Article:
Many of us pick a couple of the same core exercises—crunches, anyone?—and end up doing them over and over again. But a dumbbell ab workout can shake things up because it’ll challenge you to incorporate some surprising core moves that you might not necessarily think of as abs exercises.

There are two main ways you work your abs: through movement and anti-movement, Sivan Fagan, C.P.T., owner of Strong with Sivan in Baltimore, tells SELF. Traditional abs work uses movement to challenge your core, often through flexion, like with crunches. But anti-movement can be a really effective way to work your core  too.

With these kinds of abs exercises, you’re training your core to resist movement, which boosts core stability, she says. You do this through anti-flexion, where your spine resists folding forward under load (like with a deadlift), anti-extension, where you resist the extension of your lumbar spine to prevent your low back from hyperextending (like with a plank), anti-lateral flexion, where you resist bending from the side (like with a suitcase carry), and anti-rotation, where your core resists twisting (like with a single-leg deadlift).

While anti-movement abs exercises can look like traditional abs exercises—as the plank does—many of them play double duty as upper- and lower-body exercises too. And using dumbbells for added resistance can help kick them up a notch.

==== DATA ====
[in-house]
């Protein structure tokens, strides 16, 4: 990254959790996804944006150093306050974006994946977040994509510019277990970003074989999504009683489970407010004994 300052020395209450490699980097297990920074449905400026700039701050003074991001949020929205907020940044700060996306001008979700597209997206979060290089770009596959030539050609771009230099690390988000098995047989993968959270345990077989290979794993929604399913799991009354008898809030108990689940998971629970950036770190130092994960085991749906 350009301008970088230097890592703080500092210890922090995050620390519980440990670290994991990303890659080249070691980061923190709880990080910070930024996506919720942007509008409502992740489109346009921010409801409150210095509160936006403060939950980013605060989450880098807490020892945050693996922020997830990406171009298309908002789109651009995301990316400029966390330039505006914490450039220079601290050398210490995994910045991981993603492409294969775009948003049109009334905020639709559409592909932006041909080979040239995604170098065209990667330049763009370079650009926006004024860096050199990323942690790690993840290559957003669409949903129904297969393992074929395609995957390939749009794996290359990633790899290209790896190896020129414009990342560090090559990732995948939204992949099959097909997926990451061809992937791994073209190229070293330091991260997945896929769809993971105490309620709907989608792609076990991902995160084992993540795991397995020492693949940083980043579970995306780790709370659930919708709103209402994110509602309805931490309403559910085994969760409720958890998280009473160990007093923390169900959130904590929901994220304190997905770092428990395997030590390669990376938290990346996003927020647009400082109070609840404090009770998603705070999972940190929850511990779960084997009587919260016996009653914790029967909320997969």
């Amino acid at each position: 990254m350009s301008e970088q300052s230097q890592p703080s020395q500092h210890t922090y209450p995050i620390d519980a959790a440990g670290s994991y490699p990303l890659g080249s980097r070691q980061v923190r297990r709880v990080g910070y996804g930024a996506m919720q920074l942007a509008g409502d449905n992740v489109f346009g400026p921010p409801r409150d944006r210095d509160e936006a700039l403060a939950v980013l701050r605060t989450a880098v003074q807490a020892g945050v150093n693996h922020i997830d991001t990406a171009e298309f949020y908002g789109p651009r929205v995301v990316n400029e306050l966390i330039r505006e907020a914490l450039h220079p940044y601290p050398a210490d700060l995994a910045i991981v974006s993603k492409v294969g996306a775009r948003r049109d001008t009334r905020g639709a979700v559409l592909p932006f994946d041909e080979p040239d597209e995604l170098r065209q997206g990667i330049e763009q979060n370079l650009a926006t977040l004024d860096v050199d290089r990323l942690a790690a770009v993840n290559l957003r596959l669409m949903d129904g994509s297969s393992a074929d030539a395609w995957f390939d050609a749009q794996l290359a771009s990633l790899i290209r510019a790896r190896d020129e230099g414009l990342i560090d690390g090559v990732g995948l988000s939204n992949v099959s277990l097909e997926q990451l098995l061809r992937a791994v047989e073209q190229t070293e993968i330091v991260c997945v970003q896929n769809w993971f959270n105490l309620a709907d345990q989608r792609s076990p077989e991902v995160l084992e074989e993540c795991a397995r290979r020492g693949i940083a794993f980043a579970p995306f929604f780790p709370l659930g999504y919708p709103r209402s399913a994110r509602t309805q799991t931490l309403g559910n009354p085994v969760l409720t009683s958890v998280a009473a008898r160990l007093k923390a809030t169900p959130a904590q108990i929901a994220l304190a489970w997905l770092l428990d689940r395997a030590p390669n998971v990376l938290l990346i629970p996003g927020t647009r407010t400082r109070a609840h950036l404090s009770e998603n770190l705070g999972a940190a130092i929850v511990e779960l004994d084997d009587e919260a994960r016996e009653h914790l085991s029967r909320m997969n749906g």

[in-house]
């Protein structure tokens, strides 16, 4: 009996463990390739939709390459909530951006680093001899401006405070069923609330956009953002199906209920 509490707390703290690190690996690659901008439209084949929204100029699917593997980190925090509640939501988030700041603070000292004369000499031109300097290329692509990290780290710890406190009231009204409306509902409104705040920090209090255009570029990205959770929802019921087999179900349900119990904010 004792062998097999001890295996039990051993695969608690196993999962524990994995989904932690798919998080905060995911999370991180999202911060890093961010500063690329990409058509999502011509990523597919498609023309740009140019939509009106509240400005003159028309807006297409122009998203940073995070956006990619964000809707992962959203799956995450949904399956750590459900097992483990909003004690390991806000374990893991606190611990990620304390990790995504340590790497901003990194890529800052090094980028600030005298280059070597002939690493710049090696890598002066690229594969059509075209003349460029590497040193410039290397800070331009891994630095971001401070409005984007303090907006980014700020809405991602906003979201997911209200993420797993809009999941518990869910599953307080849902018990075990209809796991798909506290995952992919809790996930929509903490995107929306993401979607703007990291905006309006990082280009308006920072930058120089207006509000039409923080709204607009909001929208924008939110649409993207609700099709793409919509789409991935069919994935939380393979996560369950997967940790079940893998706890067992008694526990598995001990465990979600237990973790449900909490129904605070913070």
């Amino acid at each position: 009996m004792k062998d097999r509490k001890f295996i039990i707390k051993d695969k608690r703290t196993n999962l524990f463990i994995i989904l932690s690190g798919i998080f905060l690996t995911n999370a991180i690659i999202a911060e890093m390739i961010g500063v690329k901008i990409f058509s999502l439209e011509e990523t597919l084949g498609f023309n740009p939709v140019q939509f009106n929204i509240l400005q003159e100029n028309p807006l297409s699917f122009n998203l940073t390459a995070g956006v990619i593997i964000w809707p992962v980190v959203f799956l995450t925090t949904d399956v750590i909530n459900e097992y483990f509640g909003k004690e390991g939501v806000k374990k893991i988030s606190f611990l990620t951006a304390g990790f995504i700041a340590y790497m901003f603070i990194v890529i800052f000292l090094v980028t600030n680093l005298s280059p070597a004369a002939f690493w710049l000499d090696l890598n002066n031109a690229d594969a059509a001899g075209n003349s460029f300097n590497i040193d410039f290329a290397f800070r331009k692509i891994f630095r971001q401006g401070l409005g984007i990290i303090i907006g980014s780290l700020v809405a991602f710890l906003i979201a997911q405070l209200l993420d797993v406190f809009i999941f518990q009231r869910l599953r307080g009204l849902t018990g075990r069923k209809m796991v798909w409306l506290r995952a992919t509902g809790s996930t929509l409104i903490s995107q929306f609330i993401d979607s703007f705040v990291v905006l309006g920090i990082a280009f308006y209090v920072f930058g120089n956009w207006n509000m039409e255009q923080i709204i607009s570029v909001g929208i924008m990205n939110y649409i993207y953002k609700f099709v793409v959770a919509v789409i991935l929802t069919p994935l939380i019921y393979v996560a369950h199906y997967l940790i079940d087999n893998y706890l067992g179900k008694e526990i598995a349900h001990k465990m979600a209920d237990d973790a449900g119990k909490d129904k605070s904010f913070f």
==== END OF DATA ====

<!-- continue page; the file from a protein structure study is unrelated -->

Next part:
These exercises will challenge your entire core, which is important in helping you lift more weight in your workout as well as function better in everyday life, whether you’re twisting to the side to pick something up or lifting a heavy box over your head. Plus, a strong core can help prevent and reduce lower back pain.

Since these dumbbell moves are pretty varied, try picking three or four that you like to string together into a circuit for a simple dumbbell ab workout. Try doing 10–12 reps of each move and repeat the circuit three times. You can also choose one or two to swap for a similar exercise you’re already doing but no longer feel pumped about.

Demo-ing the moves below is Amanda Wheeler (GIFs 1, 4, and 7), a certified strength and conditioning specialist and cofounder of Formation Strength; Cookie Janee (GIFs 2 and 5), a background investigator and security forces specialist in the Air Force Reserve; Rachel Denis (GIFs 3 and 6), a powerlifter who competes with USA Powerlifting and holds multiple New York state powerlifting records; Nathalie Huerta (GIFs 8 and 10), coach at The Queer Gym in Oakland, CA; Erica Jasmine Moon (GIFs 9 and 11), a personal trainer and graduate student becoming licensed as a marriage and family therapist; and Shauna Harrison(GIF 12); a Bay Area–based trainer, yogi, public health academic, advocate, and columnist for SELF.